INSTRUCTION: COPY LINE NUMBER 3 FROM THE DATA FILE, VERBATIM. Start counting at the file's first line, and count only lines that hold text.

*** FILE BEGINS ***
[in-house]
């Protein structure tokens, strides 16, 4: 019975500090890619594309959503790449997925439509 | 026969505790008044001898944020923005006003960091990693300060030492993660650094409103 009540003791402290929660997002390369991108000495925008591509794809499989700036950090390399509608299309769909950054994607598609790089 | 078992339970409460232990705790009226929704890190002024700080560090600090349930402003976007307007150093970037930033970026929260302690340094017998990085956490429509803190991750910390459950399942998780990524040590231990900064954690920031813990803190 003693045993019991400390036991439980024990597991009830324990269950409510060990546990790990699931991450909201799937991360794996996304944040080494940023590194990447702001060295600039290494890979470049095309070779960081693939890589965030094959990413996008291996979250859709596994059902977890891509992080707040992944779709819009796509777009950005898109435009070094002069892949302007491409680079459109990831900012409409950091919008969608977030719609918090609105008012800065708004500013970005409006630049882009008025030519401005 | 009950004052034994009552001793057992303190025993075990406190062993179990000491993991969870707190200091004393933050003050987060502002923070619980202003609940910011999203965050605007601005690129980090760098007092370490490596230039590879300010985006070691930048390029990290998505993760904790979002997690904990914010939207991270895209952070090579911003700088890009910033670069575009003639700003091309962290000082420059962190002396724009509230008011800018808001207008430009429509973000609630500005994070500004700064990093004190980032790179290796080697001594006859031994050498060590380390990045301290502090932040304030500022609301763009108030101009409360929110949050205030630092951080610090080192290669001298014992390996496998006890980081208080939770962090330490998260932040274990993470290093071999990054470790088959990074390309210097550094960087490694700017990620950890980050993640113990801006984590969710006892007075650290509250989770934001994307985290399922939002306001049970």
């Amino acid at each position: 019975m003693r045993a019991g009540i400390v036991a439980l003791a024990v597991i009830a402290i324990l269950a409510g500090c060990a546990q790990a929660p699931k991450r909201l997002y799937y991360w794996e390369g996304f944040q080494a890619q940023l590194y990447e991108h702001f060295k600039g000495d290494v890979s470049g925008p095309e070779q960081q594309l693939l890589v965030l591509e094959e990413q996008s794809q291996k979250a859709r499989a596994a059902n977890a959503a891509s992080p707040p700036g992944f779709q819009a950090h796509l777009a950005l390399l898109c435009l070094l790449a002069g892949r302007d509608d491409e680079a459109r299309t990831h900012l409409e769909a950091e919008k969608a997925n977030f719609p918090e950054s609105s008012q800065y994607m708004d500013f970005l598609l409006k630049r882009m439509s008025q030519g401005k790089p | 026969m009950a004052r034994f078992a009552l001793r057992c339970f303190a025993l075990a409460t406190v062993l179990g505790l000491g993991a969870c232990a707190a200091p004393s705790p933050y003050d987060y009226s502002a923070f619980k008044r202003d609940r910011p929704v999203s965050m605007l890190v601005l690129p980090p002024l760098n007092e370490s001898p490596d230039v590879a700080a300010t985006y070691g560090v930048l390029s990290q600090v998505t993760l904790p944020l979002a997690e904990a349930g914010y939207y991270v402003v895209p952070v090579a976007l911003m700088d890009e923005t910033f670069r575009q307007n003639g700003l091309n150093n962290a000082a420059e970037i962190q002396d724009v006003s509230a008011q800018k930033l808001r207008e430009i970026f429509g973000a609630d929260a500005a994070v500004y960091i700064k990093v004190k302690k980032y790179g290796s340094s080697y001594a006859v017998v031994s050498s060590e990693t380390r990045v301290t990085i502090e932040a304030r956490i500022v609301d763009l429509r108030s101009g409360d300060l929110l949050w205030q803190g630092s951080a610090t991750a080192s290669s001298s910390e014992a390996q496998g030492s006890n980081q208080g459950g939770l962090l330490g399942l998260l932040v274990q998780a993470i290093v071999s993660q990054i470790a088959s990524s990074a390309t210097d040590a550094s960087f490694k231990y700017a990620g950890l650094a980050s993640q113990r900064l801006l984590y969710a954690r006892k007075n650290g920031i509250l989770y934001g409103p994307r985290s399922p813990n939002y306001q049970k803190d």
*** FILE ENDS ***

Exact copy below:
């Amino acid at each position: 019975m003693r045993a019991g009540i400390v036991a439980l003791a024990v597991i009830a402290i324990l269950a409510g500090c060990a546990q790990a929660p699931k991450r909201l997002y799937y991360w794996e390369g996304f944040q080494a890619q940023l590194y990447e991108h702001f060295k600039g000495d290494v890979s470049g925008p095309e070779q960081q594309l693939l890589v965030l591509e094959e990413q996008s794809q291996k979250a859709r499989a596994a059902n977890a959503a891509s992080p707040p700036g992944f779709q819009a950090h796509l777009a950005l390399l898109c435009l070094l790449a002069g892949r302007d509608d491409e680079a459109r299309t990831h900012l409409e769909a950091e919008k969608a997925n977030f719609p918090e950054s609105s008012q800065y994607m708004d500013f970005l598609l409006k630049r882009m439509s008025q030519g401005k790089p | 026969m009950a004052r034994f078992a009552l001793r057992c339970f303190a025993l075990a409460t406190v062993l179990g505790l000491g993991a969870c232990a707190a200091p004393s705790p933050y003050d987060y009226s502002a923070f619980k008044r202003d609940r910011p929704v999203s965050m605007l890190v601005l690129p980090p002024l760098n007092e370490s001898p490596d230039v590879a700080a300010t985006y070691g560090v930048l390029s990290q600090v998505t993760l904790p944020l979002a997690e904990a349930g914010y939207y991270v402003v895209p952070v090579a976007l911003m700088d890009e923005t910033f670069r575009q307007n003639g700003l091309n150093n962290a000082a420059e970037i962190q002396d724009v006003s509230a008011q800018k930033l808001r207008e430009i970026f429509g973000a609630d929260a500005a994070v500004y960091i700064k990093v004190k302690k980032y790179g290796s340094s080697y001594a006859v017998v031994s050498s060590e990693t380390r990045v301290t990085i502090e932040a304030r956490i500022v609301d763009l429509r108030s101009g409360d300060l929110l949050w205030q803190g630092s951080a610090t991750a080192s290669s001298s910390e014992a390996q496998g030492s006890n980081q208080g459950g939770l962090l330490g399942l998260l932040v274990q998780a993470i290093v071999s993660q990054i470790a088959s990524s990074a390309t210097d040590a550094s960087f490694k231990y700017a990620g950890l650094a980050s993640q113990r900064l801006l984590y969710a954690r006892k007075n650290g920031i509250l989770y934001g409103p994307r985290s399922p813990n939002y306001q049970k803190d």